NASA Prepares to Launch Asteroid Deflection Test

NASA Prepares to Launch Asteroid Deflection Test

( – In February 2021, researchers discovered traces of asteroid dust in the geologic layer associated with dinosaurs’ extinction. That led credibility to the theory that an extraterrestrial event ended the giant reptiles’ 140-million-year reign. Meanwhile, a group of scientists working for NASA has been working on an asteroid defense system in hopes of saving the planet from a similar extinction-level event.

On Monday, October 4, NASA posted a notice inviting media members to document the launch of a Double Asteroid Redirection Test. Otherwise known as DART, the system uses spacecraft designed to deliberately crash into incoming asteroids and deflect them away from the earth’s path.

NASA officials scheduled the launch to take place from California’s Vandenberg Space Force Base at 10:20 p.m. on November 23 (1:20 a.m. on the 24th for people on the East Coast). The DART system will target a nearby asteroid called Didymos and its moonlet. Didymos spans roughly half a mile across, and its moonlet is nearly 17.5 yards wide.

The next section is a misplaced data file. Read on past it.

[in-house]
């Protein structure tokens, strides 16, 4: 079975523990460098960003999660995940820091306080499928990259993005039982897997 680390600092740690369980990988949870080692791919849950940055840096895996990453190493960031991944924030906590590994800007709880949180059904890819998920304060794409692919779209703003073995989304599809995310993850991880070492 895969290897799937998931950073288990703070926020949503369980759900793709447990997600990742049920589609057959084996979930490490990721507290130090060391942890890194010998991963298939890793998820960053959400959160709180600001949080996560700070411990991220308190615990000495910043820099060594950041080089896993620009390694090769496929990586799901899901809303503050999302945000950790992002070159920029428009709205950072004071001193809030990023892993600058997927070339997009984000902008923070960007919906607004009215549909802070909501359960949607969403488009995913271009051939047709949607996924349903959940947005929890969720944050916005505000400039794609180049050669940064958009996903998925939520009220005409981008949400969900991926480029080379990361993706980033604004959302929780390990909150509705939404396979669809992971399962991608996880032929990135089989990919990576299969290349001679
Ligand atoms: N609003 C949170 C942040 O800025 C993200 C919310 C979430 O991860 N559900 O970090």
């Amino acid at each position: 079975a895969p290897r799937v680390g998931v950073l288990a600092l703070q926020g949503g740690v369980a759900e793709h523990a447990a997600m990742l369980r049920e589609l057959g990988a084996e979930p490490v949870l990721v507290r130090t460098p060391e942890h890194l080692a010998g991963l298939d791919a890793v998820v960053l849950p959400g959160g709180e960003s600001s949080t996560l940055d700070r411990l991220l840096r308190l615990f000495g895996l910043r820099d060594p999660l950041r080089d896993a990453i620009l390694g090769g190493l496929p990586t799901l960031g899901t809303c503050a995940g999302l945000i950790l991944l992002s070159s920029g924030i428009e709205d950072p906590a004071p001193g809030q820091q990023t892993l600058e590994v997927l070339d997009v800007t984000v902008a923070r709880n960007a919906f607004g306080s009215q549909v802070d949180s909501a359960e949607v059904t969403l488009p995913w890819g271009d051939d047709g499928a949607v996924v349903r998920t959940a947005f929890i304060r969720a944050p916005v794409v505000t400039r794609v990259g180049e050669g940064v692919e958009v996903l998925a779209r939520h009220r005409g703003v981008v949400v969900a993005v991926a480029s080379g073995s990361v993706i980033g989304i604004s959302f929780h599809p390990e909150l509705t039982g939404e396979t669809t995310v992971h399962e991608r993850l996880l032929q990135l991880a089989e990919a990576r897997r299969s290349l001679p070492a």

NASA’s DART probe consists of the main spacecraft, antennas, and solar panels. It’ll impact the moonlet traveling at a rate of about 4 miles per second at a distance from earth of roughly 6.8 million miles.

The mission aims to determine how much the DART probe’s impact will alter the moonlet’s velocity in space. Researchers believe it will nudge the moonlet enough for telescopes on earth to measure it. In addition, a smaller Italian spacecraft will accompany the probe and capture images of the impact and transmit them to earth.

Earthlings can watch live coverage of the launch on NASA’s website and the NASA app.

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